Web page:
The next day, we set out to cover the final leg of Ohio before crossing into Indiana. I was looking for a place to get a quick breakfast in Eaton, and I found a spot called “Dale’s Recreation.” Intrigued by the name, I called to see if they served breakfast. “All day” was the correct answer, so we went and found it. The old man behind the counter greeted us and had our drink orders before we even sat down.
“Are you Dale?” I asked, knowing the answer was yes. Dale was a real charmer. He prepared our food to order, while singing to himself the whole time. He told me that he had been working there for 20-something years, and when the owner wanted out he bought the place. He has been there now for over 50 years. He asked us where we were heading, and smiled wide when we said San Francisco. “I’ve been to ‘Frisco a few times,” he said. “It’s a real nice place.”
We eat the All-American Breakfast a lot – eggs, meat, homefries, and toast – a killer way to fuel a day of walking. I have to say that without a doubt, Dale cooked the best damn All-American Breakfast that we have had thus far. Maybe it was the singing that made it taste so good, or the 50 years of practice that let him wield his spatula with such finesse. Whatever it was, it was good. When it came time to pay and leave, Dale refused my money. Instead of a check, he gave me a piece of paper with his phone number on it and told me to call him when we got to San Francisco.
Our last day in Ohio was beautiful and sunny, not too hot, with easy traffic. We crossed into Indiana at Richmond, and entered a sprawling mess of fast food and big box stores on the city’s edge. My sister and her fiancee Matt took some time to drive up from Cincinnati and meet us for dinner. This was the closest we will come to Cincy or Louisville, and it was good to spend a dash of time with my family. Gone in a flash, she left us to find a place to stay. I tried to get in touch with the mayor about camping in a park, but it was getting late and we ended up checking into a cheap motel for the night. The mayor called me back (I missed it) and gave us permission, but by the time I got the message it was too late. We got up the next morning, determined to make 44 miles to Muncie in the next two days. Kait has family there and after a pampered night in a motel (and a stale continental breakfast of cookies and coffee) we pushed hard to make the miles.
Coming out of Richmond, we picked up the Cardinal Greenway – another reclaimed railroad line, and our favorite kind of trail. The smooth pavement made for fast walking and easy cart-pushing, and the miles melted away. They spared no expense on this trail, and it has regular rest stops and benches along the way.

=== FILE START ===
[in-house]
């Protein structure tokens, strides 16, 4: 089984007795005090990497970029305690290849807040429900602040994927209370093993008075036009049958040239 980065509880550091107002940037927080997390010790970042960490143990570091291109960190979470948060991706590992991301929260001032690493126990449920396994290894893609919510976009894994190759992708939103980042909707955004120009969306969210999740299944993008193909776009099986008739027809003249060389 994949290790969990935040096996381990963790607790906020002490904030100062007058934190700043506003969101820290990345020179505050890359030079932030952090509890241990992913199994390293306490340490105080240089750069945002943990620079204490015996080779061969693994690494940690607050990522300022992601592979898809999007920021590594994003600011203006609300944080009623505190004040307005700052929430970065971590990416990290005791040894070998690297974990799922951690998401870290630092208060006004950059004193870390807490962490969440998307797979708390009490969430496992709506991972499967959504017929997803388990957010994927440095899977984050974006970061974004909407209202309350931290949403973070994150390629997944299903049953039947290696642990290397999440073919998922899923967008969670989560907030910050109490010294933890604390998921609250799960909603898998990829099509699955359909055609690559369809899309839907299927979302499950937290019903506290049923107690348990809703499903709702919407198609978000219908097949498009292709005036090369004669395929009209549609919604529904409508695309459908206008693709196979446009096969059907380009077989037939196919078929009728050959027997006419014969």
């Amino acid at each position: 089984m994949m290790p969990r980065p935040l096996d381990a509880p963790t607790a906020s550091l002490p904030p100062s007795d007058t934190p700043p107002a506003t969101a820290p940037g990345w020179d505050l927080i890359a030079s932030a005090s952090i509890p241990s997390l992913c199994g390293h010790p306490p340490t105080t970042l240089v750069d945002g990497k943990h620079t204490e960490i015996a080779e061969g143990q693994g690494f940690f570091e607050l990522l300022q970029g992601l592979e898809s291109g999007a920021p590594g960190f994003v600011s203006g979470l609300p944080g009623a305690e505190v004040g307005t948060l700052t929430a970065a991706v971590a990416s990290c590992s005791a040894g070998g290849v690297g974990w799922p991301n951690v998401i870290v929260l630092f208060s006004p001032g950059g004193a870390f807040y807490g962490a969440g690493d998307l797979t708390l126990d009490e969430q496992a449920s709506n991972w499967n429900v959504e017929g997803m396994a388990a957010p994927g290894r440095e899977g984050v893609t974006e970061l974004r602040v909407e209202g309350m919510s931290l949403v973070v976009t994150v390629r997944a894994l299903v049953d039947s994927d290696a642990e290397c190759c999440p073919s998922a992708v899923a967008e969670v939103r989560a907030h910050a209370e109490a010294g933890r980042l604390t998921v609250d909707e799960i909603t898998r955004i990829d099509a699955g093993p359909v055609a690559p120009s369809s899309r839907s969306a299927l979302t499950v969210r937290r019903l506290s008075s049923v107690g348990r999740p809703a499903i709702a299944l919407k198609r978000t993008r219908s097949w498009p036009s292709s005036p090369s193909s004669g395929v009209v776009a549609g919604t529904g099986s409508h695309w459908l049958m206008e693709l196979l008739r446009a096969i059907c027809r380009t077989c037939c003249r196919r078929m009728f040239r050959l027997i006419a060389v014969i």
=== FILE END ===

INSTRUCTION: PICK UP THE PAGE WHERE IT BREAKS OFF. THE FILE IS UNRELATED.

We ran into a trail maintenance-type guy named Phil, who called the trail coordinator and got us permission to sleep near a bridge that night. After 22 miles we camped under an overpass on horribly gravelly ground – but with permission, so it wasn’t too bad. The next morning, we got up and moved fast to make the final 22 miles to the safe haven of family in Muncie, crossing our 800-mile mark early in the morning. We arrived to a houseful of cousins and children, just in time to celebrate a couple of birthdays – that makes three birthday parties and three birthday cakes that we have gotten to help devour on this trip.
This morning, we stopped into the Elmcroft Assisted Living Community to spread a little Mother’s Day love. Since we couldn’t be with our own mothers (oh, those pesky limitations of time and space) we figured we could visit some other mothers instead. They were happy to have us.
Now, we are going to take a week or so off of the trail. Kait’s grandmother is very near to passing away, and her large and tight-knit family is starting to convene up in Buffalo to celebrate her life. Betty Whistler is an amazing woman who raised 13 children (!!!), is Grandmother to 47, and Great-grandmother to over 50 children. She has served as the matriarch of one of the most remarkable families I have had the pleasure of marrying into (well, the ONLY family I’ve married into – but who’s counting?) They have a special way of keeping closely connected, despite the size and scope of their family. When we found out that Betty was starting to wind down – now at 90 years of age and getting tired, but still sharp as a tack – we were offered a ride to Buffalo with Kait’s Aunt Ellen and Uncle Mike. It is no accident, no coincidence that we happen to be right here, in their home, and with room in their car for us and the dogs when the time has come. The Whistler clan is coming together in love and unity, and it is only right that we take some time to be with family.
The trail will be here when we return.